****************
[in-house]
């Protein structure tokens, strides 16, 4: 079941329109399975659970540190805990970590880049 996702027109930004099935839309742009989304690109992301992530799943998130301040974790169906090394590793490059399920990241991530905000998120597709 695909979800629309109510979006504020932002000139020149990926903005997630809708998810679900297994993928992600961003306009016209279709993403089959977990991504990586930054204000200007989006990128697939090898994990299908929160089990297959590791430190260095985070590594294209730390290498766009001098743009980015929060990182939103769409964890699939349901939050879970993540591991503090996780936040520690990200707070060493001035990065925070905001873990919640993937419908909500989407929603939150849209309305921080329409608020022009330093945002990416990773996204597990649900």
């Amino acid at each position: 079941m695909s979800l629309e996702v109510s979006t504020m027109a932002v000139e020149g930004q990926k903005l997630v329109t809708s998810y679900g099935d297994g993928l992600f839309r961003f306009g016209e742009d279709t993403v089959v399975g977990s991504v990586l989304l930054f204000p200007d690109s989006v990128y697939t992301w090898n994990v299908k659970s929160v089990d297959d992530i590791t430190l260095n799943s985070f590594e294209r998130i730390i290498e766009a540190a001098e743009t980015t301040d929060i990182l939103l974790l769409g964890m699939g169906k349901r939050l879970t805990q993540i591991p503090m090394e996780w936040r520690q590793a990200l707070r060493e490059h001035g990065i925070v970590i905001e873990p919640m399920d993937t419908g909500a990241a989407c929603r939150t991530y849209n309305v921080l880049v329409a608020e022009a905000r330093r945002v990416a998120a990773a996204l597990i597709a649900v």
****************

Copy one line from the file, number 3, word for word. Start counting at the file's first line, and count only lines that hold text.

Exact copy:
């Amino acid at each position: 079941m695909s979800l629309e996702v109510s979006t504020m027109a932002v000139e020149g930004q990926k903005l997630v329109t809708s998810y679900g099935d297994g993928l992600f839309r961003f306009g016209e742009d279709t993403v089959v399975g977990s991504v990586l989304l930054f204000p200007d690109s989006v990128y697939t992301w090898n994990v299908k659970s929160v089990d297959d992530i590791t430190l260095n799943s985070f590594e294209r998130i730390i290498e766009a540190a001098e743009t980015t301040d929060i990182l939103l974790l769409g964890m699939g169906k349901r939050l879970t805990q993540i591991p503090m090394e996780w936040r520690q590793a990200l707070r060493e490059h001035g990065i925070v970590i905001e873990p919640m399920d993937t419908g909500a990241a989407c929603r939150t991530y849209n309305v921080l880049v329409a608020e022009a905000r330093r945002v990416a998120a990773a996204l597990i597709a649900v």